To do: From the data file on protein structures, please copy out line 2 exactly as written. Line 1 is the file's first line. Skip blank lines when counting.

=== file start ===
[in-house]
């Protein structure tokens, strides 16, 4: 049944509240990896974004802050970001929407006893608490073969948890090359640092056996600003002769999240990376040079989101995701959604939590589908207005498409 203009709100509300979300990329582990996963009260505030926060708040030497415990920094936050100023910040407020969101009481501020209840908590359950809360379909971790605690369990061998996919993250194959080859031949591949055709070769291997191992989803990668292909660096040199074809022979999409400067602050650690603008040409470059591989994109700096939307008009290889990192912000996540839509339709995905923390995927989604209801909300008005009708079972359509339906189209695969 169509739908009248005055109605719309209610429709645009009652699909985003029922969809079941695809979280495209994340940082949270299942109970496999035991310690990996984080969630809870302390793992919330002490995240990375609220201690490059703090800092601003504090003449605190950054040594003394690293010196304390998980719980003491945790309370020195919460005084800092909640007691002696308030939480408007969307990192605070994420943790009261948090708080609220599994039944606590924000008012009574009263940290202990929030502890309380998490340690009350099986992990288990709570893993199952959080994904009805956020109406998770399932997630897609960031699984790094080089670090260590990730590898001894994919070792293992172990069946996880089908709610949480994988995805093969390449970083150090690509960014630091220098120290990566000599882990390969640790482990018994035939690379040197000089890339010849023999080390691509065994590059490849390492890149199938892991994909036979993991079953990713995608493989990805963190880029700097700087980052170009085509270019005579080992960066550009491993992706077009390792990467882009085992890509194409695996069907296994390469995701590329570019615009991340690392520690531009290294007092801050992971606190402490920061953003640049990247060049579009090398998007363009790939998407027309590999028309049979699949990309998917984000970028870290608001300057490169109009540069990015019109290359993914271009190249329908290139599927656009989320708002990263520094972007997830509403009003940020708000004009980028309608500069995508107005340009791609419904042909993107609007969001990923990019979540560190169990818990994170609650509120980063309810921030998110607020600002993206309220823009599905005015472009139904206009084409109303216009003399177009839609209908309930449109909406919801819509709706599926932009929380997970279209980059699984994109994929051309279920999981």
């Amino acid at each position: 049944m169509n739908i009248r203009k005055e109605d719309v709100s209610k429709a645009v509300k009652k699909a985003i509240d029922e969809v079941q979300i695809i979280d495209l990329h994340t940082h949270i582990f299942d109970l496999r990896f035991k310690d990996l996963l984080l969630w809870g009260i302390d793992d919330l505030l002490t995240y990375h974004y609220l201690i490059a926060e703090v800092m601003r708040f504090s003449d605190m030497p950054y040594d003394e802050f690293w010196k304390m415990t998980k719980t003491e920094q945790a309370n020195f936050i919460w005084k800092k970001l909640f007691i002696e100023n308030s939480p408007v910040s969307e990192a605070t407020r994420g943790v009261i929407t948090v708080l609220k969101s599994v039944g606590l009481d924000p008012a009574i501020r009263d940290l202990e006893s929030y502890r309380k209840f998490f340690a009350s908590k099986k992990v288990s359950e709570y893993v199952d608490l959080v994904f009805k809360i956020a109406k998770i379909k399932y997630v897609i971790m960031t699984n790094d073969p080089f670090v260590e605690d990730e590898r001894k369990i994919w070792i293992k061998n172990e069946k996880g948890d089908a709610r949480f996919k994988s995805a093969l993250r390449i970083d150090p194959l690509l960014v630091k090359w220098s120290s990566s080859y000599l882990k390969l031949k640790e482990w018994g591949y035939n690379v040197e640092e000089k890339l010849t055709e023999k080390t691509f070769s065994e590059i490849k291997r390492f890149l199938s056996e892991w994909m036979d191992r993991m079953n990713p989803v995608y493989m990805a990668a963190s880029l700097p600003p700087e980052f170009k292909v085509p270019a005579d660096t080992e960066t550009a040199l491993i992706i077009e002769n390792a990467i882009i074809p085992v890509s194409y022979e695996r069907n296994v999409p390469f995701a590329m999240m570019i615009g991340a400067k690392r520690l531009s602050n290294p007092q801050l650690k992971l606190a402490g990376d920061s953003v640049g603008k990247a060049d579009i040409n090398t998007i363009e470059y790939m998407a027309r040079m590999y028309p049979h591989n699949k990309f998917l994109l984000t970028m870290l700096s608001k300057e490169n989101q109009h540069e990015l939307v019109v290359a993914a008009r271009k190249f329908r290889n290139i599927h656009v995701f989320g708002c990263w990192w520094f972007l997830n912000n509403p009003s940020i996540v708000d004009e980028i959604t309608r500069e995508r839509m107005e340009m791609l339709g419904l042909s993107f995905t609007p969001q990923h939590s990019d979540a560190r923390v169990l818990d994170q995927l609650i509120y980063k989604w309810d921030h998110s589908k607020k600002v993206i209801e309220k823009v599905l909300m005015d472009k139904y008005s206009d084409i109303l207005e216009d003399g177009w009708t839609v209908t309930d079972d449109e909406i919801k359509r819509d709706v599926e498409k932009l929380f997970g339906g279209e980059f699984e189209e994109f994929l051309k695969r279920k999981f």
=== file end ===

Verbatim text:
């Protein structure tokens, strides 16, 4: 049944509240990896974004802050970001929407006893608490073969948890090359640092056996600003002769999240990376040079989101995701959604939590589908207005498409 203009709100509300979300990329582990996963009260505030926060708040030497415990920094936050100023910040407020969101009481501020209840908590359950809360379909971790605690369990061998996919993250194959080859031949591949055709070769291997191992989803990668292909660096040199074809022979999409400067602050650690603008040409470059591989994109700096939307008009290889990192912000996540839509339709995905923390995927989604209801909300008005009708079972359509339906189209695969 169509739908009248005055109605719309209610429709645009009652699909985003029922969809079941695809979280495209994340940082949270299942109970496999035991310690990996984080969630809870302390793992919330002490995240990375609220201690490059703090800092601003504090003449605190950054040594003394690293010196304390998980719980003491945790309370020195919460005084800092909640007691002696308030939480408007969307990192605070994420943790009261948090708080609220599994039944606590924000008012009574009263940290202990929030502890309380998490340690009350099986992990288990709570893993199952959080994904009805956020109406998770399932997630897609960031699984790094080089670090260590990730590898001894994919070792293992172990069946996880089908709610949480994988995805093969390449970083150090690509960014630091220098120290990566000599882990390969640790482990018994035939690379040197000089890339010849023999080390691509065994590059490849390492890149199938892991994909036979993991079953990713995608493989990805963190880029700097700087980052170009085509270019005579080992960066550009491993992706077009390792990467882009085992890509194409695996069907296994390469995701590329570019615009991340690392520690531009290294007092801050992971606190402490920061953003640049990247060049579009090398998007363009790939998407027309590999028309049979699949990309998917984000970028870290608001300057490169109009540069990015019109290359993914271009190249329908290139599927656009989320708002990263520094972007997830509403009003940020708000004009980028309608500069995508107005340009791609419904042909993107609007969001990923990019979540560190169990818990994170609650509120980063309810921030998110607020600002993206309220823009599905005015472009139904206009084409109303216009003399177009839609209908309930449109909406919801819509709706599926932009929380997970279209980059699984994109994929051309279920999981």